I think it was also done without due consideration of the effect it would have on Russian thinking. I think Putin is not alone in thinking of NATO as an anti-Russian military alliance that has moved its borders too close to Russia for comfort. I think Russia will push its military frontiers as far west as he can get away with, and that he won’t stop until the West draws a military red line somewhere, whether its west Ukraine or the eastern border of Poland.

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  9. john personna says:

    Western elites my strategize on Crimea, but when western populations give it a pass, not much can happen. If we couldn’t bomb Syria we sure as heck can’t do anything militarily in Crimea.

    No, this will only get worse if Russia digests Crimea and then moves too far west, invoking domino fears.

    But if Putin is smart and stands pat with Crimea, or a little eastern sliver of Ukraine, he’s fine and no global worries.

    That’s my attempt at Realpolitik anyway.

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  10. john personna says:

    (I would also say that it is Realpolitik that we don’t need super good relations with Russia. Their sphere is far from our sphere.)

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  11. Dave Schuler says:

    @stonetools:

    IMO the fifth enlargement of NATO which included Latvia, Lithuania, Romania, and so on was ill-considered but the precedent for it had been established by the fourth enlargement to include the Czech Republic, Hungary, and Poland. In other words, I don’t think it was strictly a “neocon” phenomenon but part of a bipartisan, longstanding strategy.

    I think Russia will push its military frontiers as far west as he can get away with, and that he won’t stop until the West draws a military red line somewhere, whether its west Ukraine or the eastern border of Poland.

    I don’t think so and I don’t see a great deal of evidence for this. I think that Russian opinion is largely irredentist rather than expansionary. Russia just doesn’t want adversaries on its borders. That’s part of the paranoia ingrained in Russian foreign policy thought for most of the last millennium. However, it can tolerate neutrality cf. Finland.

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  12. al-Ameda says:

    Is there no place in the world where we won’t join a conflict?

    Republicans didn’t want to authorize Obama to do anything about Syria, yet now they’re saying that Putin was emboldened by Obama inaction with respect to Syria. Also, just the other day in the New York Times, for some unknown reason, John McCain was granted space in the op-ed section to blame Obama for what’s happening in the Ukraine in the Crimea.

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  13. Dave Schuler says:

    @john personna:

    When there are two countries in the world capable of destroying the world, the United States and Russia, I think that maintaining good relations between them is the height of Realpolitik.

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  14. john personna says:

    @Dave Schuler:

    We did not have good relations when we jointly managed not destroying the world for a rough half century.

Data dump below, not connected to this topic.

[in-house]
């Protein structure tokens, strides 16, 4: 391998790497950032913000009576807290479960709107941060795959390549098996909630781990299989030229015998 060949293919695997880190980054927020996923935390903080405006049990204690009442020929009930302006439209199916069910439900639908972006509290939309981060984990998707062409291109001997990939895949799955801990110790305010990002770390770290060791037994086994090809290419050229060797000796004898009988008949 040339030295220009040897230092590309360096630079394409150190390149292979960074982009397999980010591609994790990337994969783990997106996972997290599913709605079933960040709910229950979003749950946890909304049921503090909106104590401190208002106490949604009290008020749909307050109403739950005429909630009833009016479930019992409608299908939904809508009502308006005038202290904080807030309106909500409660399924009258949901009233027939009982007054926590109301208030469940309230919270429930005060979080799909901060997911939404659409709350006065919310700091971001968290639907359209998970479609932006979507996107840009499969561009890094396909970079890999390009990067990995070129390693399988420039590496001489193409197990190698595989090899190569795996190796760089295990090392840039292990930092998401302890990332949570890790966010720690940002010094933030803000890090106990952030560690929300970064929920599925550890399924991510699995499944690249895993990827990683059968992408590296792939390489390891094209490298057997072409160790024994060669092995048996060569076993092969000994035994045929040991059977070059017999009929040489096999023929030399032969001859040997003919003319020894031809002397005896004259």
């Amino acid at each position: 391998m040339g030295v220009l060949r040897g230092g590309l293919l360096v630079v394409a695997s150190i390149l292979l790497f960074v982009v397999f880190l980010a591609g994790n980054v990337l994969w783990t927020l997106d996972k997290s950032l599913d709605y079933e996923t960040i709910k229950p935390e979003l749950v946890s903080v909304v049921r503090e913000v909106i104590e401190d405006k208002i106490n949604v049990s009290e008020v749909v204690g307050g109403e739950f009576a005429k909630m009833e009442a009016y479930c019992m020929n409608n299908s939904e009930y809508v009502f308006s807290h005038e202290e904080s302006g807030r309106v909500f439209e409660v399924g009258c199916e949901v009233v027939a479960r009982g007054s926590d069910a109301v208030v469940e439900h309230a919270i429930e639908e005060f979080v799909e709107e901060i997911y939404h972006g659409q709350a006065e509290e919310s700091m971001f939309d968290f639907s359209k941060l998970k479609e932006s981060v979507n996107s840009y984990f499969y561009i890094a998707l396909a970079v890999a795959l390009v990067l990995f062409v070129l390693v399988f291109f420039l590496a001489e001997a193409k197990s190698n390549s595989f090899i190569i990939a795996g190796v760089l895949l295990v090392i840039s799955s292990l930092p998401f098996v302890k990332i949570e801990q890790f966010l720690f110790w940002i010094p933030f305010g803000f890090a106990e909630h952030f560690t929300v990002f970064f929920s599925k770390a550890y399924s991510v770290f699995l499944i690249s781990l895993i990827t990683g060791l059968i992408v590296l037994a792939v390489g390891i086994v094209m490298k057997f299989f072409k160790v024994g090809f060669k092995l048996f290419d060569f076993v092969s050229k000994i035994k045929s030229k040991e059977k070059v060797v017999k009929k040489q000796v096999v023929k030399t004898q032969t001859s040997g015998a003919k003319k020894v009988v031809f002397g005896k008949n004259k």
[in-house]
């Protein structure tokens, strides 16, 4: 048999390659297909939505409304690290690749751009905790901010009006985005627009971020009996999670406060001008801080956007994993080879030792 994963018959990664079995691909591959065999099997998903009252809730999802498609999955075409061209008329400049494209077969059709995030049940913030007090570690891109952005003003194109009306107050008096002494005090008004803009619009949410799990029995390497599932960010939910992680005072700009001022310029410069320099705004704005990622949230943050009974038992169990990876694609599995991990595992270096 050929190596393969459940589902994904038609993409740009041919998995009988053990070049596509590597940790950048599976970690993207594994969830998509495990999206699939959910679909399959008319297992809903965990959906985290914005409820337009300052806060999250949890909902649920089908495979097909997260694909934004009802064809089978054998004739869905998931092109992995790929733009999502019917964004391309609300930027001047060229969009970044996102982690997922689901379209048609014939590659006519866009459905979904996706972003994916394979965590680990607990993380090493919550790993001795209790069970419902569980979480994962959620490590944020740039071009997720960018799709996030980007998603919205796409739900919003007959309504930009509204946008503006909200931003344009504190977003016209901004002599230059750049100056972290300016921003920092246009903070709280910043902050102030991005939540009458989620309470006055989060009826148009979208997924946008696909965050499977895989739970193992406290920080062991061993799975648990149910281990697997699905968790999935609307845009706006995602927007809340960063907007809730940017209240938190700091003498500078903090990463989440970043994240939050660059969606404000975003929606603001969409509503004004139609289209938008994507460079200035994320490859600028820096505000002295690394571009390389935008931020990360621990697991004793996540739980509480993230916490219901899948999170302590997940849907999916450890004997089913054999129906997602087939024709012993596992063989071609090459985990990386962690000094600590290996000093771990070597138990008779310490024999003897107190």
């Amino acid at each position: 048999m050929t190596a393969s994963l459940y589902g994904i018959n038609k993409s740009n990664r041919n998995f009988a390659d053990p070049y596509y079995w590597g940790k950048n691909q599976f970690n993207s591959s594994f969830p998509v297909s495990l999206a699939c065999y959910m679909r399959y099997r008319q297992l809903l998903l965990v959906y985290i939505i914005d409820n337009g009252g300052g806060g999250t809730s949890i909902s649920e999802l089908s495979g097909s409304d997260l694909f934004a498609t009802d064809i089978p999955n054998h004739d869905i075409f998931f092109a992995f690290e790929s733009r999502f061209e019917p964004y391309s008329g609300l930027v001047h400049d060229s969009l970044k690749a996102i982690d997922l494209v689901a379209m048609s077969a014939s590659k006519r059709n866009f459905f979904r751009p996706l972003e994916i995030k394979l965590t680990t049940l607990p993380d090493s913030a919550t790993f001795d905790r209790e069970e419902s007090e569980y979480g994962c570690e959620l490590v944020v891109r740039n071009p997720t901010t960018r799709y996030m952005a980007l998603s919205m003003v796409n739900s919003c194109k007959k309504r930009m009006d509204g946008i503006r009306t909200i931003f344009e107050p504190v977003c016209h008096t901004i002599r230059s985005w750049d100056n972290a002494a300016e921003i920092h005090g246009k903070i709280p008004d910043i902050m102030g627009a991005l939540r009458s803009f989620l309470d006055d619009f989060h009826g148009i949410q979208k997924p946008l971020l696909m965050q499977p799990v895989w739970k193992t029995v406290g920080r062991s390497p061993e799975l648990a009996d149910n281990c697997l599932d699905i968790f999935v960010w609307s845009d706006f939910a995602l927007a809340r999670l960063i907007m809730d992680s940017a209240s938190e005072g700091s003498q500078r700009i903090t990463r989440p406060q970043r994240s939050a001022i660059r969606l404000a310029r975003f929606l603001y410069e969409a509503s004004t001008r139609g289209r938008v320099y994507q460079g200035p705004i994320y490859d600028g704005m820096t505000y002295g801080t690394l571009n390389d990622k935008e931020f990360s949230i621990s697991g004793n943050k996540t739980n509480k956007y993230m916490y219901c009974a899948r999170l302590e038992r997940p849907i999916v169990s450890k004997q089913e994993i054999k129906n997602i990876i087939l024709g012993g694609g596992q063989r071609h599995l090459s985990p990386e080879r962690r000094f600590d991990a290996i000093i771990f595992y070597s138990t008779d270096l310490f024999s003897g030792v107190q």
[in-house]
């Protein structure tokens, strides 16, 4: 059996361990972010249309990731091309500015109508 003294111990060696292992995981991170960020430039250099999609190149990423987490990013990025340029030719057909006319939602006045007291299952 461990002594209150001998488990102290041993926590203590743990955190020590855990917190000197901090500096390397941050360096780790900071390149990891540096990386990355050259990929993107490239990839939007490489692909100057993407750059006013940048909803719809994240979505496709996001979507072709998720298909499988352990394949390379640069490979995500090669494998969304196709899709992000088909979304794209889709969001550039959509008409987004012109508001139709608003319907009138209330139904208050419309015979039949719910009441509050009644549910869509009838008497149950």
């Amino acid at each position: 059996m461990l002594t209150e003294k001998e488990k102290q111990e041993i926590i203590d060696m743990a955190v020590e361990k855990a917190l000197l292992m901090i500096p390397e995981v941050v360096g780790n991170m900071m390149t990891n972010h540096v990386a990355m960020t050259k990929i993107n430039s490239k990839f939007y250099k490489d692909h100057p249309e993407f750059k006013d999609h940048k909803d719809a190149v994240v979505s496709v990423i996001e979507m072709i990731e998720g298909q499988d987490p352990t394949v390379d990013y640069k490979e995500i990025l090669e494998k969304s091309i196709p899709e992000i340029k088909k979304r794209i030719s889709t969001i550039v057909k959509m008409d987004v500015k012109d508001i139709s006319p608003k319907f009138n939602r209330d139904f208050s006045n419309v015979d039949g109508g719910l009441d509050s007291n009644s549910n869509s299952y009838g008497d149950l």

It turned out that even being rivals we both displayed enough rational self-interest to avoid a suicide pact.

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  15. john personna says:

    Does anyone think Putin wants to go out with a bang?

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  16. john personna says:

    It does seem that Russia wants to be some degree of rival going forward, and yes that has and will bring some opposition from us, but it should be manageable. If Russian armies stay well east.

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  17. Gustopher says:

    @al-Ameda: Republican complaints about Obama should be ignored — they complain about everything Obama does, it’s just what they do. Ukraine, health care, going on between two ferns, appearing before columns at his nomination… It doesn’t matter, Republicans are opposed.

    If the Republicans are offering concrete suggestions, rather than vague “Obama is too weak” statements, then it might make sense to start paying some attention (I guess), but we aren’t there yet.

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  18. Gustopher says:

    Most of the historical analogies are terrible. Ottoman is a nice change from Hitler, but still a bit of a stretch. Russia needs it’s warm water ports, and no one strong enough to do anything about cares enough to do anything about it (which may be a good thing).

    Discussing whether this is more like the the annexation of Czechoslovakia (did I spell that right? I know Sudetenland would defeat me…), WW I or the Crimean War is like discussing whether the Republicans in congress want to idolize their Big Daddy Putin, or want to break free from him, or be spanked by him — entertaining, but terrible,

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  19. stonetools says:

    @Dave Schuler:

    I don’t think so and I don’t see a great deal of evidence for this. I think that Russian opinion is largely irredentist rather than expansionary. Russia just doesn’t want adversaries on its borders. That’s part of the paranoia ingrained in Russian foreign policy thought for most of the last millennium. However, it can tolerate neutrality cf. Finland.

    Well, I think we may just be quibbling over semantics here. Here is the Wikipedia definition of irrendentism:

    Irredentism (from Italian irredento, “unredeemed”) is any position of a state advocating annexation of territories administered by another state on the grounds of common ethnicity or prior historical possession, actual or alleged